|- Rethinking urban Morphology through urban Forestry (case Rome) 1177 kb|
|by Malusardi, Federico & Scoppetta, Cecilia | email@example.com |
|Urban forestry implies an idea of adaptation in the biologic sense, a possible relationship (natural/artificial), expressed in the image of environmental infrastructure as a living machine producing energy; a different kind of development. |
|The city is generally considered the result of a complex process of stratification of land use and re-use made by human forces and societies.|
It isn't easy to recognize the meaning/sense of the continuous process of transformations (in history) of the urban areas hit today by the globalization process.
The result is a fragmented morphology of compounds, defined into visible and invisible borders, that appear as an incomprehensible mixture of objects recalling human facts and actions of great different nature and times.
Some of these fragments clearly belong to planning tradition: they tell us about different cities, societies, ideas through forms, architectural languages. Or they are connected to something immaterial, such as sense of belonging, memory, existence of a community.
Exclusion and shutting seem to be characterizing elements. In these cases wasted or waiting areas are related to an uncertain condition: the whole of territory is seen as something uncertain because life-projects themselves appear as uncertain, temporary, flexible, changeable, waiting for new use or abuse.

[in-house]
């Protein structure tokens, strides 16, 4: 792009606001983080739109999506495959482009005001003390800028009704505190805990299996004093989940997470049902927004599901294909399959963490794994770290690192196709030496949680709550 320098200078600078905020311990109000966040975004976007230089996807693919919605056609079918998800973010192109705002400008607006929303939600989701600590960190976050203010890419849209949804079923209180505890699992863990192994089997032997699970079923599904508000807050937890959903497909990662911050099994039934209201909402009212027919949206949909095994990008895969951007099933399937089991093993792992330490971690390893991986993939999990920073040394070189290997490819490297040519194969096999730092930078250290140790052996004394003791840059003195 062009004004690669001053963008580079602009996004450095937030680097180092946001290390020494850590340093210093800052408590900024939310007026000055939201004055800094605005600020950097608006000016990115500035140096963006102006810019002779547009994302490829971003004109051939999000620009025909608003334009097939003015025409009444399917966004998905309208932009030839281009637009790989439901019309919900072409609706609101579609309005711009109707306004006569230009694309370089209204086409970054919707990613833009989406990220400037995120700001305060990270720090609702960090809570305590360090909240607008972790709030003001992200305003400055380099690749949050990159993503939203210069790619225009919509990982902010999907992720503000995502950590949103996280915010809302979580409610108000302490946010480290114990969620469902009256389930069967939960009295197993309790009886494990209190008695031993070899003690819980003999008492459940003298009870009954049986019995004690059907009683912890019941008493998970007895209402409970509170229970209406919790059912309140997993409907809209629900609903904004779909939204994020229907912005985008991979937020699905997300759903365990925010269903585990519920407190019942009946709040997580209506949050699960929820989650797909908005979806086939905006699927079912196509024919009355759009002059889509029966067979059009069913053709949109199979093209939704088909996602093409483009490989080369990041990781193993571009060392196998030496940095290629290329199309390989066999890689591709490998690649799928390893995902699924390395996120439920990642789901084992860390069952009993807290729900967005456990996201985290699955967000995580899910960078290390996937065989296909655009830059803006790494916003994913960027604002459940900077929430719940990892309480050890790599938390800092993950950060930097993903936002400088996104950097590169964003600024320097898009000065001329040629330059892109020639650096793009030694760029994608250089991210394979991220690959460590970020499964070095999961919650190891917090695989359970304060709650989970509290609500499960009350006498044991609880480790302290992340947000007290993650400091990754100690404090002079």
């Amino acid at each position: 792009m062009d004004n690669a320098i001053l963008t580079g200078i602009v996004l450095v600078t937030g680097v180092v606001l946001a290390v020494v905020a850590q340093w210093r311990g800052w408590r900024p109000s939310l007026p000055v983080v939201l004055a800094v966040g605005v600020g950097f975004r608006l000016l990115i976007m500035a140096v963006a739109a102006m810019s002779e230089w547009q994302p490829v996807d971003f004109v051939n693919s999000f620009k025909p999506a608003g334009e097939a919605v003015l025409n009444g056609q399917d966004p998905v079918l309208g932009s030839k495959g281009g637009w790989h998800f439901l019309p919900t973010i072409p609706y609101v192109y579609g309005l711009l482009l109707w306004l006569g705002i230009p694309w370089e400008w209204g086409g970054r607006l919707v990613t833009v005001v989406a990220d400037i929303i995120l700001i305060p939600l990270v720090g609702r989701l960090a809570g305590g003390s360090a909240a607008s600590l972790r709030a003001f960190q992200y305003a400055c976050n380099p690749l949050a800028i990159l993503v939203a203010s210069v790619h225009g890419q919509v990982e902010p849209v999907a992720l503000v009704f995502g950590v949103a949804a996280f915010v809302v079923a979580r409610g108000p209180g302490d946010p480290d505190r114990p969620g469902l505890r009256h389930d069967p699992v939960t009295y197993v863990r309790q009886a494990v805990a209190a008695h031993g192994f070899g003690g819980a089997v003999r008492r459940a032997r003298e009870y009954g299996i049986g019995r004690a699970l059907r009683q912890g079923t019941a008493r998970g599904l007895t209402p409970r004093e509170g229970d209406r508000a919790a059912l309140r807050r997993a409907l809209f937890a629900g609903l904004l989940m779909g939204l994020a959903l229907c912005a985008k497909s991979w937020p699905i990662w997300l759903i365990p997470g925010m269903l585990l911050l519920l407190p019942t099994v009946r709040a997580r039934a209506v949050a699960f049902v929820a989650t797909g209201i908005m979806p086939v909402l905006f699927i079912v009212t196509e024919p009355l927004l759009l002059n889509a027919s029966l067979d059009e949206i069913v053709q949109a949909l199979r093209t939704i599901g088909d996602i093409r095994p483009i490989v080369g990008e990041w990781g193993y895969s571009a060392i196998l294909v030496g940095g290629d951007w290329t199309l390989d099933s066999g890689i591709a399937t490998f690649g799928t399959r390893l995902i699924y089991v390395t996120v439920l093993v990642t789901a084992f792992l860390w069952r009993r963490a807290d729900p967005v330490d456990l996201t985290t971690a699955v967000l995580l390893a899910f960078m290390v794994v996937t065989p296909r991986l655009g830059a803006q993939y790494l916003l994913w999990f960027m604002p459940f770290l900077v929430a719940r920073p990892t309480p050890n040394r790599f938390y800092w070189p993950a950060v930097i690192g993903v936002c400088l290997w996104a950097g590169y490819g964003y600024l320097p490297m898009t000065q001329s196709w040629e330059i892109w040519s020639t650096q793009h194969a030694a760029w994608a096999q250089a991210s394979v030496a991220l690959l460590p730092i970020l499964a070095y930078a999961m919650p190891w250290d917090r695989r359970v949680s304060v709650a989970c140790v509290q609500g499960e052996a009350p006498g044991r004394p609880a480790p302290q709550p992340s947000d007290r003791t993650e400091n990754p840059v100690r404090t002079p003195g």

How the society, the governments, the decision makers must act when called to decide the land use transformations in the great metropolises?
Which are the determinant criteria for planning options, taking into deep
consideration the existential demand for environmental sustainability against the massive urban sprawl tendency? Can forestry help the cities?
Connecting a shared tale (fabric and sewing metaphor) the urban forestry allows to link the tale to the challenge of climate changes. It allows responsibly to re-think urban morphology linking together a large scale
design with the needs emerging at the local level. It changes the planners' traditional approaches.
Urban forestry, in fact, implies an idea of adaptation in the biologic sense, a possible, innovative relationship between natural and artificial which is expressed in the image of environmental infrastructure as a living machine producing energy, the perspective of a different kind of development...
Case Study presented on the ISOCARP Congress 2008: Urban Growth without Sprawl
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